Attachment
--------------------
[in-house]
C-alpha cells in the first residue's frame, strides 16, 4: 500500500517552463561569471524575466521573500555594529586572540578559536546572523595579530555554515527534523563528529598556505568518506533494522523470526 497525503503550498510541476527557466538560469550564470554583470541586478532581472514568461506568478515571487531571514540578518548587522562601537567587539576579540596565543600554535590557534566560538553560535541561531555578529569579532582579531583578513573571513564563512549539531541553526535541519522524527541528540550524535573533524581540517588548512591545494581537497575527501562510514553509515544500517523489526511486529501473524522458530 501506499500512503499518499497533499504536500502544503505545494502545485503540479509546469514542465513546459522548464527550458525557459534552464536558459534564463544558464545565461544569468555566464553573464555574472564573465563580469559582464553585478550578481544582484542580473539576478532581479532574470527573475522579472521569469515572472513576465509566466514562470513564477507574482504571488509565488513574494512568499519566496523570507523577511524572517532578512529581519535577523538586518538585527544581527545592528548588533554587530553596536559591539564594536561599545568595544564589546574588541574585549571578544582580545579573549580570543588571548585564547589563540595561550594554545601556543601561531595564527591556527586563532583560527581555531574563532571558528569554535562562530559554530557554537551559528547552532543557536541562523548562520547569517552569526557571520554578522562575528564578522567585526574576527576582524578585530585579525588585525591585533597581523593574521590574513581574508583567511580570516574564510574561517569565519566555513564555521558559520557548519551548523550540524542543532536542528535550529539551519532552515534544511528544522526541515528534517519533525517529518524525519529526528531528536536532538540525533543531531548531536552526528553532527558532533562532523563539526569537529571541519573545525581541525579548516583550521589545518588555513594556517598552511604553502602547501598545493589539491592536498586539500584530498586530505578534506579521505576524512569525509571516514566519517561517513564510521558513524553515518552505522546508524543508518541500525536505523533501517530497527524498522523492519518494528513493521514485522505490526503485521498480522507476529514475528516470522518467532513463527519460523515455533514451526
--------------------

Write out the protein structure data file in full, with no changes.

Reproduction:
[in-house]
C-alpha cells in the first residue's frame, strides 16, 4: 500500500517552463561569471524575466521573500555594529586572540578559536546572523595579530555554515527534523563528529598556505568518506533494522523470526 497525503503550498510541476527557466538560469550564470554583470541586478532581472514568461506568478515571487531571514540578518548587522562601537567587539576579540596565543600554535590557534566560538553560535541561531555578529569579532582579531583578513573571513564563512549539531541553526535541519522524527541528540550524535573533524581540517588548512591545494581537497575527501562510514553509515544500517523489526511486529501473524522458530 501506499500512503499518499497533499504536500502544503505545494502545485503540479509546469514542465513546459522548464527550458525557459534552464536558459534564463544558464545565461544569468555566464553573464555574472564573465563580469559582464553585478550578481544582484542580473539576478532581479532574470527573475522579472521569469515572472513576465509566466514562470513564477507574482504571488509565488513574494512568499519566496523570507523577511524572517532578512529581519535577523538586518538585527544581527545592528548588533554587530553596536559591539564594536561599545568595544564589546574588541574585549571578544582580545579573549580570543588571548585564547589563540595561550594554545601556543601561531595564527591556527586563532583560527581555531574563532571558528569554535562562530559554530557554537551559528547552532543557536541562523548562520547569517552569526557571520554578522562575528564578522567585526574576527576582524578585530585579525588585525591585533597581523593574521590574513581574508583567511580570516574564510574561517569565519566555513564555521558559520557548519551548523550540524542543532536542528535550529539551519532552515534544511528544522526541515528534517519533525517529518524525519529526528531528536536532538540525533543531531548531536552526528553532527558532533562532523563539526569537529571541519573545525581541525579548516583550521589545518588555513594556517598552511604553502602547501598545493589539491592536498586539500584530498586530505578534506579521505576524512569525509571516514566519517561517513564510521558513524553515518552505522546508524543508518541500525536505523533501517530497527524498522523492519518494528513493521514485522505490526503485521498480522507476529514475528516470522518467532513463527519460523515455533514451526